Dale’s collaborations with guitar inventor Leo Fender also made sonic history. “I met a man called Leo Fender,” he told NPR, “who is the Einstein of the guitar and the amplifiers. He says, ‘Here, I just made a guitar, it’s a Stratocaster. You just beat it to death and tell me what you think. So when I started playing on that thing, I wanted to get it to be as loud as I could, like Gene Krupa drums. And as I was surfing, when the waves picked me up and took me through the tubes, I would get that rumble sound.”

Fender and Dale also worked together on amplifiers, Dale told Fresh Air‘s Terry Gross in 1993. “I wanted to get a fat, thick, deep sound,” Dale remarked.

Fender kept trying options, but Dale still wasn’t satisfied. “We kept on making all these adjustments with output transformers, with speakers,” Dale told Fresh Air, “and that’s how I blew up over 48 speakers and amplifiers. They’d catch on fire, the speakers would freeze, the speakers would tear from the coils … So he went back to the drawing board came up and invented the Dick Dale Showman amplifier, and the dual Showman amplifier with the 15 inch Lansing speaker. That was the end result … along with the creations that we did on the Stratocaster guitar, making it a real thick body because the thicker the wood, the purer the sound.”

Three decades after he first released his most famous tune, Dale and “Misirlou” had a wave of resurgence after the song was featured in the opening credits of Quentin Tarantino’s 1994 film Pulp Fiction. The movie’s soundtrack sold more than 3 million copies and helped put surf rock — and Dale himself — in front of a new generation of music fans. New compilations were issued and he was even booked on the 1996 Warped Tour.

Over the decades that followed, he released two more albums and kept playing in front of live audiences. “I make my guitar scream with pain or pleasure or sensuality,” he told NPR. “It makes people move their feet and shake their bodies. That’s what music does.”

Rest in peace, Mr. Dale. You will be missed, but your unique sound lives forever.

 

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How To Stop A Fight In Its Tracks (When You Accidentally Hit Your Spouse’s Trigger Point)

Know the signs and learn how to respond appropriately.

Communication is just about the most important thing in any long-term relationship or marriage, but so many people still struggle to do it successfully. Whether you’re fighting, discussing finances, or just having a conversation about where to eat for dinner, there’s never a time when good communication isn’t going to play a role.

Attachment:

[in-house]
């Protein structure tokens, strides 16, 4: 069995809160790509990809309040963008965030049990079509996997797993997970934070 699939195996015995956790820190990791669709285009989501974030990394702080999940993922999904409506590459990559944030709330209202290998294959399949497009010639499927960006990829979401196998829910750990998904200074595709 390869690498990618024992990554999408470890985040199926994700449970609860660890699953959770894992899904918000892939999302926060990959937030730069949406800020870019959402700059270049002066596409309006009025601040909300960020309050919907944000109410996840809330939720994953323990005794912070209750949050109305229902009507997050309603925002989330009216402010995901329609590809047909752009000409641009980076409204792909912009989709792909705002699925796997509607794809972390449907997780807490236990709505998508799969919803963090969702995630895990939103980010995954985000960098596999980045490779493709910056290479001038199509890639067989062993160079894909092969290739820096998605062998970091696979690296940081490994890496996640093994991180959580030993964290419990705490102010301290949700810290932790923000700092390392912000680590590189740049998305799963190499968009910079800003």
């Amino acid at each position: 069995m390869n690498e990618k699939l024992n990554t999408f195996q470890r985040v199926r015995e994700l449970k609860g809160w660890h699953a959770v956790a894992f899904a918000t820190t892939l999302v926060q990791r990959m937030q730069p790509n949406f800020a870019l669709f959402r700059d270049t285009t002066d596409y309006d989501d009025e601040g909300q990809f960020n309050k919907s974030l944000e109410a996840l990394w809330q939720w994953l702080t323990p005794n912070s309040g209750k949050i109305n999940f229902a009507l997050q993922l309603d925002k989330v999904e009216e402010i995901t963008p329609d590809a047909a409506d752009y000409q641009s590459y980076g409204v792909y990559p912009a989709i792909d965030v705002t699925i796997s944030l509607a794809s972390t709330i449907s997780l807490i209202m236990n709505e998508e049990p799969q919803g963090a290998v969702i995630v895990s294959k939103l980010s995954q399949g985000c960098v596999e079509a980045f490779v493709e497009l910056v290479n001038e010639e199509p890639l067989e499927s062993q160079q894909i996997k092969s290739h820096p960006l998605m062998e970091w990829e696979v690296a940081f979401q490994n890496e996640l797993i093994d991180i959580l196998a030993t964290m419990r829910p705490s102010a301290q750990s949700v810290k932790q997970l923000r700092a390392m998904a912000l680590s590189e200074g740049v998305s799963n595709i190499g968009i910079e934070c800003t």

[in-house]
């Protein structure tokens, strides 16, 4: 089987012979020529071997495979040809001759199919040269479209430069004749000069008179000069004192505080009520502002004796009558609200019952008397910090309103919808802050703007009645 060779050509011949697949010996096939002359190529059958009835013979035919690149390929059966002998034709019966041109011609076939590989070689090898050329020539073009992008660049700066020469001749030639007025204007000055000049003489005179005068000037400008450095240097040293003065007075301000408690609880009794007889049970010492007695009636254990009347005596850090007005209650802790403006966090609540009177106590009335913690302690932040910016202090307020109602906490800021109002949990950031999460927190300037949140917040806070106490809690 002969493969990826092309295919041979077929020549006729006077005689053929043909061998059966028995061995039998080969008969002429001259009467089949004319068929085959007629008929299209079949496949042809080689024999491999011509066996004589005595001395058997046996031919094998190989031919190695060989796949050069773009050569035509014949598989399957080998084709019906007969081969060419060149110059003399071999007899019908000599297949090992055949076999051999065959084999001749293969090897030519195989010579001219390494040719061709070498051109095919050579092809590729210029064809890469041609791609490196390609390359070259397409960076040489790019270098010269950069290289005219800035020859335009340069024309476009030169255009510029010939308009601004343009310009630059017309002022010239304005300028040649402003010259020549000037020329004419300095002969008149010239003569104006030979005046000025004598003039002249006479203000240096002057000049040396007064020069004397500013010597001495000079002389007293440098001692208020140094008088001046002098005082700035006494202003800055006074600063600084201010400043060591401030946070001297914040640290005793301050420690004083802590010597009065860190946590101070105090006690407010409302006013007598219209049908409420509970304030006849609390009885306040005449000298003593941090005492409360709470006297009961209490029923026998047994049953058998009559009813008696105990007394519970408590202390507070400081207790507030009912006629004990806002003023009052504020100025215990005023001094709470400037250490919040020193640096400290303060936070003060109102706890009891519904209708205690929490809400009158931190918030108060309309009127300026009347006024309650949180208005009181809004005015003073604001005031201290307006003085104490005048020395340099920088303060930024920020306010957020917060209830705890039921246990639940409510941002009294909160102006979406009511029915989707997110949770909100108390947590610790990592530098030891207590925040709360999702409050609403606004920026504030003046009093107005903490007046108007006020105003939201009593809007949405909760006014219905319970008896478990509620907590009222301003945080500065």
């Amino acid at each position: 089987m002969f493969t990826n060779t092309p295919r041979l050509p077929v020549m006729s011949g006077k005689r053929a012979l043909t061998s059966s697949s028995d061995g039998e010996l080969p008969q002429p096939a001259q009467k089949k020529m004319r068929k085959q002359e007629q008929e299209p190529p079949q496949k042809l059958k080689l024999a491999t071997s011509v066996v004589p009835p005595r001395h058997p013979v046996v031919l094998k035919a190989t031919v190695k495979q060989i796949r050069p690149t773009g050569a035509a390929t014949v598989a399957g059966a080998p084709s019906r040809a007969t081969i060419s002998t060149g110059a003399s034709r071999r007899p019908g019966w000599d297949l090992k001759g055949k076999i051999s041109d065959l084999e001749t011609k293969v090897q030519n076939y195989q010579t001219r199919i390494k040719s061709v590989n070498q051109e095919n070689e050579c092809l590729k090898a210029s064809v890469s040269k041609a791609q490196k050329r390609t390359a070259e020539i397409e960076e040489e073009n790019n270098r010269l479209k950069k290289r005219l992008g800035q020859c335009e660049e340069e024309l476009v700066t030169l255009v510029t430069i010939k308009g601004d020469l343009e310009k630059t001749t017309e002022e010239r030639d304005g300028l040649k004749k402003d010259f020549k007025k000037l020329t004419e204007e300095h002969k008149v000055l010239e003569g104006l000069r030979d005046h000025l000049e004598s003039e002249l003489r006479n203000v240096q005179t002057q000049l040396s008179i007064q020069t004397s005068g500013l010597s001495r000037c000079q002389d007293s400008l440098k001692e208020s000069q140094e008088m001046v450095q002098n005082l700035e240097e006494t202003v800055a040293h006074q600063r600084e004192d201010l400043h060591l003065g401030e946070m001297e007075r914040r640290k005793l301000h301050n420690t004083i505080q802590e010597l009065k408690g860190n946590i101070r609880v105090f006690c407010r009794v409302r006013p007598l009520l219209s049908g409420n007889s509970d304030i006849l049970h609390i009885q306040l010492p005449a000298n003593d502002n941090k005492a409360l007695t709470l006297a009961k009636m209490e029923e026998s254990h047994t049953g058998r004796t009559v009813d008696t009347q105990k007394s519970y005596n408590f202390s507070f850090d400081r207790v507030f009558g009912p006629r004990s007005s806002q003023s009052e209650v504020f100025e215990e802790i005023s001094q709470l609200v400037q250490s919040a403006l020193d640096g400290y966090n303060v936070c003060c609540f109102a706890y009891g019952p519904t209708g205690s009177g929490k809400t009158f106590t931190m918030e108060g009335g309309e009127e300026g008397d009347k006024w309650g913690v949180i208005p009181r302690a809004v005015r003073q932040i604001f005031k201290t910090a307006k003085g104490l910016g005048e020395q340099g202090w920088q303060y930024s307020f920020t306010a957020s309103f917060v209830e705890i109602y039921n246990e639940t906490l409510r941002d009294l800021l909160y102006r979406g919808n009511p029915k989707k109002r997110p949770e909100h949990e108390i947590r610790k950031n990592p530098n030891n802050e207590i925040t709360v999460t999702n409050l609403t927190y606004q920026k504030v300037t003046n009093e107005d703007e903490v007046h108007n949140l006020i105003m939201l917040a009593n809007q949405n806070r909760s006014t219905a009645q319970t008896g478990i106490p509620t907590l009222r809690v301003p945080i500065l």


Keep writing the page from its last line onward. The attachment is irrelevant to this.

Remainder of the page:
And once you or your spouse’s emotional trigger points have been hit by something that was said, it can cause an emotional reaction that can cause your conversation to spiral out of control. Whether it’s you or them who’s been triggered, these situations can often explode into arguments with what feels like very little reason.

It’s easy to screw up and touch on an area that might hit a “raw spot” or be an emotional trigger for your partner.

Because we’re often inside of our own heads and not always paying attention when we communicate, we can cause problems by not thinking about what we say before we say it.

Our words can hit on emotional trigger points, raw spots or vulnerabilities that could hurt or offend someone we love — or our spouse’s words can hit on a traumatic issue of own our — and instead of realizing that it wasn’t an intentional attack, we become defensive or angry.

Simple conversations can blow up into arguments at the drop of a hat.

So how do we stop ourselves from not losing it over an unintentional verbal barb when we feel that pain caused by our emotional trigger point?

According to YourTango Experts therapist Jill Kahn and psychologist Stanley Tatkin, the problem is that our reactions to these issues are happening very, very quickly so that we might not even be aware of how we’re reacting until we’ve already done it.

The area of our brain associated with memory can react almost instantly when it’s triggered, so we’re momentarily not capable of pulling ourselves out of that response and thinking logically about what our partner’s intention was.

And, says Tatkin, it’s possible for that knee-jerk memory reaction to occur again and again if our partner doesn’t do something to rectify what they said or did to begin with.